Meanwhile, TSN, beset by annoying regional blackouts of live programming, got the CRTC to give them permission to split their feed regionally (for up to 10% of its broadcast schedule), so that everyone would still get something and not a blank screen. When cable companies started carrying two feeds of TSN to give customers choice, Rogers SportsNet complained and got the CRTC to tell TSN to stop. Very quickly, TSN came back and asked to setup a special digital channel which would allow regional programming.

Despite protests from Rogers SportsNet, Canwest and the CBC, the channel (or technically, the license amendment) was approved, “in a single region on a digital-only basis.”

Considering all but the conclusion of the CRTC decision makes it seem as if the 10% limitation would still apply, expect these competitors to get mad that TSN is setting up a new channel with this “alternate feed.”

The decision is confusing, since it says earlier that:

While the Commission has considered the possibility that TSN Inc. could use the additional flexibility to outbid other licensees for the rights to high profile sports events, it notes that the amount of unique programming on TSN’s second feed would be limited to 10% of its quarterly schedule, thereby minimizing any negative impact on the competition for sports programming rights.

It then proceeds to remove that limitation without explanation from TSN’s license.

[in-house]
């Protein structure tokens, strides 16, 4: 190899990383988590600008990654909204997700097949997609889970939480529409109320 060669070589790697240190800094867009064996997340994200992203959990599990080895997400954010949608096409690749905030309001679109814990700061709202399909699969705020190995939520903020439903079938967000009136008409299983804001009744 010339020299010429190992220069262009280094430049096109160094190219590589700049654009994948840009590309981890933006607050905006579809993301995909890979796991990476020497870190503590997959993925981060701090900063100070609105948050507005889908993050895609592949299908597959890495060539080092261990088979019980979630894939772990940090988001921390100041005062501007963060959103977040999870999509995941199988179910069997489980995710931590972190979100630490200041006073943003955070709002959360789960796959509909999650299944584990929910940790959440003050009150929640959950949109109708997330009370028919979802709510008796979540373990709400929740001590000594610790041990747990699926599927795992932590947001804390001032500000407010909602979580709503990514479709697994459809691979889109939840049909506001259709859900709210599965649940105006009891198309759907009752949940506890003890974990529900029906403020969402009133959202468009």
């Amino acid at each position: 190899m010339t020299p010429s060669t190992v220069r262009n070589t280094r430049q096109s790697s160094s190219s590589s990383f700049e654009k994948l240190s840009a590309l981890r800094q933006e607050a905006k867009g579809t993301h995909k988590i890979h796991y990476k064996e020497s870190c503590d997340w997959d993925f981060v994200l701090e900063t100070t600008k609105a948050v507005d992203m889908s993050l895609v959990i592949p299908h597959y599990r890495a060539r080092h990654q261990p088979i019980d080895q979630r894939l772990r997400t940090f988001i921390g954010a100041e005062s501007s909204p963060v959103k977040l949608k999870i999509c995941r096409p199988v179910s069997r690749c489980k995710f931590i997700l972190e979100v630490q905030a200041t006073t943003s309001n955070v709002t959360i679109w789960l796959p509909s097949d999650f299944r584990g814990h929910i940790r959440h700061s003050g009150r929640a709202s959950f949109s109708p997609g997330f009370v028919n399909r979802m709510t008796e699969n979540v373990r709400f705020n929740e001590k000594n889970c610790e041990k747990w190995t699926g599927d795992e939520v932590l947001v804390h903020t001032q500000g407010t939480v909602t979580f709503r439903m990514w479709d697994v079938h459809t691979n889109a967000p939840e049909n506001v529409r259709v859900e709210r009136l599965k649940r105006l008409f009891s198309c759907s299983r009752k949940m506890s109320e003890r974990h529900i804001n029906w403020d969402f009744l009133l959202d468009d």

Whether or not the limitation still exists, the other one, that the feeds be regional, remains. This means that TSN2 (assuming it’s running under this license) would have to have “regional” programming (much like Rogers SportsNet must have “regional” programming), which would presumably be different across the regions. Since their first event is the U.S. Open, I don’t see how that can be considered “regional programming.”

I’ve asked TSN for clarification on their license for TSN2 and will update if I get a response.

UPDATE: TSN’s response in its entirety apparently assumes that I’m an idiot who can’t read, and simply repeats a part of the press release:

TSN2 will be operating pursuant to an authorization in the TSN broadcast licence from the Canadian Radio-television and Telecommunications Commission.

No word yet on whether Videotron plans on carrying the service. Unlike TSN’s main feed, digital TV providers are not required to carry TSN2 and so must choose to add it to their lineups.

All-baseball channel coming soon

The CRTC approved an application from Rogers Communications (owner of Rogers SportsNet) for Baseball TV, which would focus on baseball-related programming. The approval is for both standard-definition and high-definition versions of the network.